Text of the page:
There are few things that bruise your professional ego more than no one showing up to an event you painstakingly and excitedly planned. In my case, it all came crashing down in early October. I had been planning to start a local Math Circle since February, and even got a generous grant from the Harward Center here at Bates to do it. I had connected with local teachers, advertised in a couple of school events, and sent out numerous email announcements in the weeks leading up to the event. On the day of our first meeting, our invited speaker, four student helpers, myself, and ONE student from the Lewiston High School showed up. I canceled the event (fortunately, the student’s parents were still nearby), and went home to mope and despair about how terrible I am at everything. After an appropriate mourning period and lots of comfort food (basically the rest of that weekend), I decided to pick myself up and figure out what went wrong and how to fix it. I know you are all worried now, but don’t be, this story has a happy ending.
Mike Starbird (standing) teaches Bates faculty an important lesson.
Last week, the Bates Math Department hosted our annual Sampson lecture. I have written about this event previously, when my collaborator Leila Schneps visited this past Winter. I was fortunate to also get to invite this academic year’s lecturer: good friend, colleague, role model, and all-around great guy Michael Starbird.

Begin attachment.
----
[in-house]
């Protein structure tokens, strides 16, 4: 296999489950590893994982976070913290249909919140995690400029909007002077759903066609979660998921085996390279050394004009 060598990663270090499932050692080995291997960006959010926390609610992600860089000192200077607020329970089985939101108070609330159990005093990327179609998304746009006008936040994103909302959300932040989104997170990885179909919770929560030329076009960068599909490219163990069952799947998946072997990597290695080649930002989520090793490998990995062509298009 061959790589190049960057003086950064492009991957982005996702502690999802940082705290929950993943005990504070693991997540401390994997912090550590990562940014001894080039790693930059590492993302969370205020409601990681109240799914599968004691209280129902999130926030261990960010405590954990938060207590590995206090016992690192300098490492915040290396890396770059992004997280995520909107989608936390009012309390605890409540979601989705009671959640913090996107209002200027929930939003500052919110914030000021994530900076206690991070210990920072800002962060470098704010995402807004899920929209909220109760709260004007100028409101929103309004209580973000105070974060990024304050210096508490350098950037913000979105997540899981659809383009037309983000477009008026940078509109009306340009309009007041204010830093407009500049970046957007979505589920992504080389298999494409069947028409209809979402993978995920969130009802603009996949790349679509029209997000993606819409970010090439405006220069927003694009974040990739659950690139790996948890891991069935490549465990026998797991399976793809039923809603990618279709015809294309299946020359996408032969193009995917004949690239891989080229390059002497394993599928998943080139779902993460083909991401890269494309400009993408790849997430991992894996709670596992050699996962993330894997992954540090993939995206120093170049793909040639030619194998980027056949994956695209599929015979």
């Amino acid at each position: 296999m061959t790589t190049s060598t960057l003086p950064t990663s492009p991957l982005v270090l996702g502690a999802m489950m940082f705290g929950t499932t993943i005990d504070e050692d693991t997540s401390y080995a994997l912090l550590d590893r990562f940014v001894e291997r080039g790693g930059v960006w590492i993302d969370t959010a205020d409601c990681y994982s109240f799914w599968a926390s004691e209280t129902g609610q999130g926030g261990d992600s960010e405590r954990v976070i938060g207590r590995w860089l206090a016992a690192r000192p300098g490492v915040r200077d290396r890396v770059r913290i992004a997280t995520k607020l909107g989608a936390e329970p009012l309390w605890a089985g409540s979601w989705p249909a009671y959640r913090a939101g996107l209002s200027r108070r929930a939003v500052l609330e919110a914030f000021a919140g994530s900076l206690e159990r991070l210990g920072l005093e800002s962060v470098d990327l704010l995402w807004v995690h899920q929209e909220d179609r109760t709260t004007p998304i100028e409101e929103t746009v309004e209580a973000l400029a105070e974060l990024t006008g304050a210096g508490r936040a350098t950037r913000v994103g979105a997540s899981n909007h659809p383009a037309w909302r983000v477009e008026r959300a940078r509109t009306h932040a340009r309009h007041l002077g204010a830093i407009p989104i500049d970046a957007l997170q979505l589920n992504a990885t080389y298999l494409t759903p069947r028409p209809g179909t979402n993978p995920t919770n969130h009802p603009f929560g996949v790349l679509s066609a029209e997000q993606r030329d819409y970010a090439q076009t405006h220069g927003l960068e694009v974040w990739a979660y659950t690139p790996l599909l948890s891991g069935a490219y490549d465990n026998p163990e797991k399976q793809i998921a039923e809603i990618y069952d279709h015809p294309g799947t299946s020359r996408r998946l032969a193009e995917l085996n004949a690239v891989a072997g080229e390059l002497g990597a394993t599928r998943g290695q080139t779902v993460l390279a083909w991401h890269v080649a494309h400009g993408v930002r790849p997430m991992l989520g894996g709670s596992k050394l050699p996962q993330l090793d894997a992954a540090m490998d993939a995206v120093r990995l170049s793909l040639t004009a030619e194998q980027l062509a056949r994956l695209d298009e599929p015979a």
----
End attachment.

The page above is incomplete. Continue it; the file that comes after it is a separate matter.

A few days ago, I was grading a Calculus quiz and came across the following statement: “the function is discontinuous at x=3 because there is an asmatope (sic)”. I thought it was hilarious, and I still marked it as correct. The point is, from looking at a graph the student was able to identify where the function was discontinuous and why, they just couldn’t remember the exact word for it. After some thought, I realized how many of the names we give mathematical objects are unlinked from their meaning when you first start learning them (and I mean, asmatope is pretty darn close to asymptote, right?). This has made me be more intentional and direct about why things are named the way they are. Sometimes, though, the name comes from ancient Greek, Latin, is a German word, and it might be harder for the students to associate with a particular meaning. In the end, you learn these things, but some amusement is to be had (sometimes by all of us in the classroom). Sometimes, they come up with clever ways of using these names, which is also quite amusing. Here are some of my favorites.